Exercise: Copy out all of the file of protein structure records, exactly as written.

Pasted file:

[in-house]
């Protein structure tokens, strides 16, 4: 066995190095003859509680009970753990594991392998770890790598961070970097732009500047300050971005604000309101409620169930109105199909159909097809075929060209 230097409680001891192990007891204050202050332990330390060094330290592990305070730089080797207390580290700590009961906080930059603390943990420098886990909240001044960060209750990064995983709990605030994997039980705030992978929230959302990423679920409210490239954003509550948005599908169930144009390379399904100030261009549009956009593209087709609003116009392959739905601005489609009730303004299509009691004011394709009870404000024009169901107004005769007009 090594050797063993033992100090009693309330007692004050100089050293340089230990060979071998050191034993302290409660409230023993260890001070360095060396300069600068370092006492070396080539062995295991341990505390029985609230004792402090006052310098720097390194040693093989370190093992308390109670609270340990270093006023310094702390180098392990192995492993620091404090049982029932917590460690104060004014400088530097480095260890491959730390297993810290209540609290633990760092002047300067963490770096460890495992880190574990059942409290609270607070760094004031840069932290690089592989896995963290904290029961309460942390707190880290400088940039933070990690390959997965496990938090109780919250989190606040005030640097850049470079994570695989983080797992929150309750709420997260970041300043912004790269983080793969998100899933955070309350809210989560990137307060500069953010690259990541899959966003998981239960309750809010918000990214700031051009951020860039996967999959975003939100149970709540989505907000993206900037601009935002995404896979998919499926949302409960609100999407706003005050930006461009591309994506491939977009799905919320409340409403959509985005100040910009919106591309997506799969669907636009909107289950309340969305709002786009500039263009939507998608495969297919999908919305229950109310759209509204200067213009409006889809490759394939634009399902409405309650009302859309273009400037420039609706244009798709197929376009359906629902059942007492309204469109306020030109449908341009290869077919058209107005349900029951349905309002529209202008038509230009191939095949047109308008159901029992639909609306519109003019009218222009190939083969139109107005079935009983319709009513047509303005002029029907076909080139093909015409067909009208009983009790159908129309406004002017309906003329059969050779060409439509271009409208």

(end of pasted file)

[in-house]
């Protein structure tokens, strides 16, 4: 066995190095003859509680009970753990594991392998770890790598961070970097732009500047300050971005604000309101409620169930109105199909159909097809075929060209 230097409680001891192990007891204050202050332990330390060094330290592990305070730089080797207390580290700590009961906080930059603390943990420098886990909240001044960060209750990064995983709990605030994997039980705030992978929230959302990423679920409210490239954003509550948005599908169930144009390379399904100030261009549009956009593209087709609003116009392959739905601005489609009730303004299509009691004011394709009870404000024009169901107004005769007009 090594050797063993033992100090009693309330007692004050100089050293340089230990060979071998050191034993302290409660409230023993260890001070360095060396300069600068370092006492070396080539062995295991341990505390029985609230004792402090006052310098720097390194040693093989370190093992308390109670609270340990270093006023310094702390180098392990192995492993620091404090049982029932917590460690104060004014400088530097480095260890491959730390297993810290209540609290633990760092002047300067963490770096460890495992880190574990059942409290609270607070760094004031840069932290690089592989896995963290904290029961309460942390707190880290400088940039933070990690390959997965496990938090109780919250989190606040005030640097850049470079994570695989983080797992929150309750709420997260970041300043912004790269983080793969998100899933955070309350809210989560990137307060500069953010690259990541899959966003998981239960309750809010918000990214700031051009951020860039996967999959975003939100149970709540989505907000993206900037601009935002995404896979998919499926949302409960609100999407706003005050930006461009591309994506491939977009799905919320409340409403959509985005100040910009919106591309997506799969669907636009909107289950309340969305709002786009500039263009939507998608495969297919999908919305229950109310759209509204200067213009409006889809490759394939634009399902409405309650009302859309273009400037420039609706244009798709197929376009359906629902059942007492309204469109306020030109449908341009290869077919058209107005349900029951349905309002529209202008038509230009191939095949047109308008159901029992639909609306519109003019009218222009190939083969139109107005079935009983319709009513047509303005002029029907076909080139093909015409067909009208009983009790159908129309406004002017309906003329059969050779060409439509271009409208």